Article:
Screening tests cannot diagnose hearing impairment; they only indicate that there may be a problem. Up to 10 percent of babies have abnormal results on their hearing screening test (1). Diagnostic tests show that most of these babies do not have hearing impairment.
The most common diagnostic hearing test for infants under 6 months of age is the diagnostic auditory brainstem response test (2). It is similar to the AABR, but it provides more information and must be given by a specialist.
Tests used to diagnose hearing impairment in older infants and children include (2):
The AAP recommends that children with a risk factor for hearing impairment have one of these diagnostic tests by 2 to 2½ years of age, even if they pass the newborn screening test (2).
Children who have one of these risk factors should have a diagnostic hearing test (2):
Parents should be alert to any signs of hearing impairment and discuss them with their child’s health care provider. Some signs include:
Parents should be concerned about hearing impairment in older children if they:
A child with congenital hearing impairment should begin receiving treatment before 6 months of age (1). Studies suggest that children treated this early usually are able to develop communication skills (using spoken or sign language) that are as good as those of hearing peers (4).
Because of the Individuals with Disabilities Education Act, children with a hearing impairment between birth and 3 years of age have the right to receive early intervention services at little or no cost. The public school system provides early intervention and special education programs for children after age 3.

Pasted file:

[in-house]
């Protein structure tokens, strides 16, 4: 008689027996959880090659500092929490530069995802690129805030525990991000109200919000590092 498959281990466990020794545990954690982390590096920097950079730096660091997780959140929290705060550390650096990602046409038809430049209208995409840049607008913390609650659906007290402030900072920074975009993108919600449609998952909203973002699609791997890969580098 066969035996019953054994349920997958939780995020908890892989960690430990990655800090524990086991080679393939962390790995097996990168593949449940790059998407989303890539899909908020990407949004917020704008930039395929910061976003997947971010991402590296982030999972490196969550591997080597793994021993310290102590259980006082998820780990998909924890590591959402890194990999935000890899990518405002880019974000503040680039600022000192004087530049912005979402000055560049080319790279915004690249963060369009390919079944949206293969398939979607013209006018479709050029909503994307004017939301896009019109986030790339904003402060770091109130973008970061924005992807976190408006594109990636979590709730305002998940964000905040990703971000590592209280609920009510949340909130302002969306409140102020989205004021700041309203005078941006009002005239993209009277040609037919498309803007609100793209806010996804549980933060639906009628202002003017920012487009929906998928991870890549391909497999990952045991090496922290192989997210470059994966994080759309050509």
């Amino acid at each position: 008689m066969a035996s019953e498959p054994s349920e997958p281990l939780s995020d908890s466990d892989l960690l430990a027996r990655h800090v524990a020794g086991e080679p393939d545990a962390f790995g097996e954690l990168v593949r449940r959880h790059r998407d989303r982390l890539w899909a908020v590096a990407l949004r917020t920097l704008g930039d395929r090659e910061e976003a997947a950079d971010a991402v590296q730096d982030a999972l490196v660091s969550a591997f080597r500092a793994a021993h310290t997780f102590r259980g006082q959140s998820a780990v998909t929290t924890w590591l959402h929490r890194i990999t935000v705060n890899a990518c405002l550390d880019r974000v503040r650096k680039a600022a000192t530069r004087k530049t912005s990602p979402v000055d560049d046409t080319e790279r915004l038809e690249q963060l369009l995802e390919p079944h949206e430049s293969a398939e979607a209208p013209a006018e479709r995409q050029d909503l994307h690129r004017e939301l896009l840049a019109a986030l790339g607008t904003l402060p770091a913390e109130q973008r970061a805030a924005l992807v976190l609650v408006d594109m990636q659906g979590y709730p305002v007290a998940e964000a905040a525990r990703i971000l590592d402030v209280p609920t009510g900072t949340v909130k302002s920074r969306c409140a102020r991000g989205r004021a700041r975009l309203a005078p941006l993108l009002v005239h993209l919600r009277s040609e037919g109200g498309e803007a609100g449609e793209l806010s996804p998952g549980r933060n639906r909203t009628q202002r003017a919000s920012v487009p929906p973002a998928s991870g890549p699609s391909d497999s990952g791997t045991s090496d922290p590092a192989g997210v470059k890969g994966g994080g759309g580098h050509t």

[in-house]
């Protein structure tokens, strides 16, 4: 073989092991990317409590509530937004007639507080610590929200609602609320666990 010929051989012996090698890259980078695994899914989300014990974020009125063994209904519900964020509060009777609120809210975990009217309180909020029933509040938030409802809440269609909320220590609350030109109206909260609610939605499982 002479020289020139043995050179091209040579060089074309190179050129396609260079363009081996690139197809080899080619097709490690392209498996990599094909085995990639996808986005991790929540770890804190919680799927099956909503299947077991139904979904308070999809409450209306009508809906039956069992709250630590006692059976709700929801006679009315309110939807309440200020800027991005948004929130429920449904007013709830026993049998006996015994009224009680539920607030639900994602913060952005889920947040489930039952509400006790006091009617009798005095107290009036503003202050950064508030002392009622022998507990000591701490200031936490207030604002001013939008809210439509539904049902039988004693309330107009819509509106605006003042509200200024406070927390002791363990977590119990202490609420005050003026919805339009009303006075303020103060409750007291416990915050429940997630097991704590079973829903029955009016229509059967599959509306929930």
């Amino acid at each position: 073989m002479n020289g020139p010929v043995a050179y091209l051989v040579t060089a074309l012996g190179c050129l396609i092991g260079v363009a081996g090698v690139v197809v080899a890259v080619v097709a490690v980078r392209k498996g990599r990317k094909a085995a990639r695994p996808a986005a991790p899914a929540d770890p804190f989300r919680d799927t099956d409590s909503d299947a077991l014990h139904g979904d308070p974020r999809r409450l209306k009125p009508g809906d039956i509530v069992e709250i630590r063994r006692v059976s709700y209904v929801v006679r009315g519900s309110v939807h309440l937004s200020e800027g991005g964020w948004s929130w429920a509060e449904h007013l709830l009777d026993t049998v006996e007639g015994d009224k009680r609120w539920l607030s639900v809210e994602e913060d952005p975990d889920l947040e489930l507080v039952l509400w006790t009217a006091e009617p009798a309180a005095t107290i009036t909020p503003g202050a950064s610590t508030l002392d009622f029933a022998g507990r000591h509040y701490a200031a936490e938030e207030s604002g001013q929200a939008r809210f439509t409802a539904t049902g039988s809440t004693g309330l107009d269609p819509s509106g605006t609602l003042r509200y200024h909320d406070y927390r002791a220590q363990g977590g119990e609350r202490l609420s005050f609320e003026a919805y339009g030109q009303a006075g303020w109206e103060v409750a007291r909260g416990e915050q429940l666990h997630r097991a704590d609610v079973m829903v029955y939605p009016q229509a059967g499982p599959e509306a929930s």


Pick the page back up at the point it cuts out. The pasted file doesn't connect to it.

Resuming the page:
A number of treatment options are available, and parents need to decide which are most appropriate for their child. They should consider the child’s age, developmental level and personality, and the severity of the hearing impairment. Ideally, a team of experts, including the child’s health care provider, an otolaryngologist, a speech-language specialist, an audiologist and one of the child’s teachers, work closely with the parents to create an individualized family service plan. This treatment plan can be changed as the child gets older.
Children as young as 4 weeks of age can benefit from a hearing aid (4). These devices amplify sound, making it possible for many children to hear spoken words and develop language. However, hearing aids help some children with hearing impairment more than others. Some children with severe to profound hearing impairment may not be able to hear enough sound, even with a hearing aid, to be able to hear speech. Providers often recommend a behind-the-ear hearing aid for young children because it is safer and more easily fitted and adjusted as the child grows, as compared to one that fits inside the ear.
Parents also need to decide how their family and child are going to communicate. If the child is going to communicate with speech, she may need help with listening and lip-reading skills. Many children with hearing impairment also need some type of speech or language therapy.
A child also can learn to communicate using a sign language. A widely used type of sign language is American Sign Language (ASL), which has rules and grammar that are distinct from English. There also are several variations of sign language that can be used along with spoken English.
Health care providers may recommend surgery if a child has a permanent conductive hearing impairment caused by malformations of the outer or middle ear, or by repeated ear infections. Although fluid in the middle ear usually causes temporary hearing loss, chronic (long-lasting or frequent) ear infection can cause a child to fall behind in language skills. In some cases, a provider may suggest inserting a tube through the eardrum to allow the middle ear to drain. This procedure generally does not require an overnight hospital stay.